Jet lag is a funny thing. Despite having a very long day yesterday, and feeling knackered as I crawled into bed, I woke after just over four hours and have been awake from 0230 local time until after 2200 local time (although, the six hours that someone gave me as extras yesterday have been reduced to five somewhere between Shreveport, LA and Henderson, KY. Still, never mind, I’ll get it back in a while!
I drove for most of the day and added two states to my life list: Arkansas and Missouri. I had breakfast too – but I’ll keep that until the end.
Since arriving at Houston yesterday afternoon I have mostly been driving a car. You could say that I have spent two days undoing the progress of the last two hours of the flight – as we flew over here a while before landing.
Imagine yourself birding from the UK’s motorways and A-roads – you’d tend to see large, obvious birds and a lot of the small stuff would go down as unidentified. That’s what it’s like for me here too.
The first three birds I saw on arrival were; common grackle, great-tailed grackle and starling. I’ve seen lots of the common grackles and starlings but only a couple of great-tails. But I have now seen zillions of red-winged blackbirds which has reminded me of how red their wing patches are.
Here is a selection of other species: lesser snow goose (a flock in a field in Arkansas), turkey vulture, red-tailed hawk, American kestrel, killdeer, eastern meadowlark, white ibis, a few herons, American so-called robin, eastern phoebe, northern mockingbird, ‘our’ collared dove, mourning dove, distant unidentified terns, unidentified small woodpeckers flying across the road, barn swallow, cliff swallow, rough-winged swallow, chimney swift and the nighthawk outside my motel room.
The UK version of this would be similar – wouldn’t it? Some raptors, corvids, hirundines, swift and pigeons with a few other things thrown in (and some pheasants?).
This isn’t primarily a birding trip, but I will see some birds whilst here, and I might even see a passerine or two as time goes on.
As I stopped outside Red’s Restaurant on the 79 near Fordyce, AR, I heard a familiar song. There are very few songs of US birds that I have committed to memory but this one has stuck, thanks to good teaching by Wallace Kornack in Rock Creek Park two years ago.
I remembered the song as being like a very loud marsh tit call – I just couldn’t immediately remember which American species made this noise. Having thought about it over several hundred miles I now remember it was the ovenbird.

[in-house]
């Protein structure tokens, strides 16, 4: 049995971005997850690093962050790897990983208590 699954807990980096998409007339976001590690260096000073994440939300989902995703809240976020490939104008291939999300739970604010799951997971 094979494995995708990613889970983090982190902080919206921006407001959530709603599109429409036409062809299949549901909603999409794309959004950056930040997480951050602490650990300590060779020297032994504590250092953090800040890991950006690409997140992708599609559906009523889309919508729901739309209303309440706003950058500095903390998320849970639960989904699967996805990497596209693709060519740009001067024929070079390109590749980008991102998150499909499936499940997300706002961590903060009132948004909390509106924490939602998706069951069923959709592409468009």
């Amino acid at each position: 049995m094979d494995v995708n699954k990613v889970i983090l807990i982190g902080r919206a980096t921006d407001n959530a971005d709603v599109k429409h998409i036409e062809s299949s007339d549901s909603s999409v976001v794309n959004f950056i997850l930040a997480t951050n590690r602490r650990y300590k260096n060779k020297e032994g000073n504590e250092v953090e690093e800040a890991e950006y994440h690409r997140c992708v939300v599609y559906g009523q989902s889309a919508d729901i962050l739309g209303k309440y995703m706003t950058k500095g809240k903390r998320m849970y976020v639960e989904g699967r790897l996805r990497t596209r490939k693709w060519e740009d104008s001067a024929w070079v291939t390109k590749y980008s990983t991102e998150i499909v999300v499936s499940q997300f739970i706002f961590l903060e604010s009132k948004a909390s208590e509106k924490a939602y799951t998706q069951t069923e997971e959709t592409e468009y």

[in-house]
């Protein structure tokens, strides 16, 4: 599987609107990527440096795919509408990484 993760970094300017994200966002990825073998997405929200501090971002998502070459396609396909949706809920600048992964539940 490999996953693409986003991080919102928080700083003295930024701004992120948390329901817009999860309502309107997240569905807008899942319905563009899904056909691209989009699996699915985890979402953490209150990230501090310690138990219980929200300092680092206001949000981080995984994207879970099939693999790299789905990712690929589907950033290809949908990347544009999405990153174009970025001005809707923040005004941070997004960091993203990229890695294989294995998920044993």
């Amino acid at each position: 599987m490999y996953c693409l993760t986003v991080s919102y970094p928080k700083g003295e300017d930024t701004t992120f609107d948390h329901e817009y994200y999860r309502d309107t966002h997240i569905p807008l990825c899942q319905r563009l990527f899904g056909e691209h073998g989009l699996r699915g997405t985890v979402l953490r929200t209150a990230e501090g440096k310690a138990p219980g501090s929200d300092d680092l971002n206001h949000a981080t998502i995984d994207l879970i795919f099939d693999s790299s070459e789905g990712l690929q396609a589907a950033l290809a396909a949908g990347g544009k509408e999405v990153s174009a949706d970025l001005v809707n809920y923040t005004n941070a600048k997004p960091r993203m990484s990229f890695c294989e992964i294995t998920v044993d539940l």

Red’s Restaurant had eight customers as I entered to be the ninth. Our waitress, Karen (and I have been challenged to tell you the names of all waitresses involved in this journey and I intend to meet the challenge), gave me a smile and the menu and went off to get a coffee mug for me.
The other customers had all given me the once-over as I entered, but they had also all nodded or even muttered a ‘good morning’.
I opted for cheese omelette and hash browns, with toast and orange juice as my start to the day – although to be fair, I had been awake for six hours already and this meal was the only one of the day.
The omelette (or in American, omelet) was fine (although no better than I could have cooked myself) but the hash browns were perfect – browned and tasty slivers of potato.
Altogether this was a very good breakfast experience. I was struck, as I have been before, that everyone else in Red’s knew each other, greeted each other by their names as they arrived and said goodbye when they left. Red’s seemed part of the community – and maybe an important part too.
Karen buzzed about, fuelling the atmosphere with both food and remarks to individuals and the room.
It was a rest from driving, a refuelling stop for the body but also a refreshing reminder of the atmosphere of rural America.
I paid, tipped, asked Karen her name (!), nodded to the room and stepped outside to be regaled by the sound of what seemed to be a giant marsh tit – for it was very loud.
Hash browns, ovenbirds and waitresses – I was back in the USA.
Please do leave comments on this blog – but note that they are likely only to be moderated at the beginning and end of my day (which is going to be between five and eight hours out of synch from the UK readership’s days). Thank you to those who commented yesterday. I now have a cell phone and its number is 870-575-2654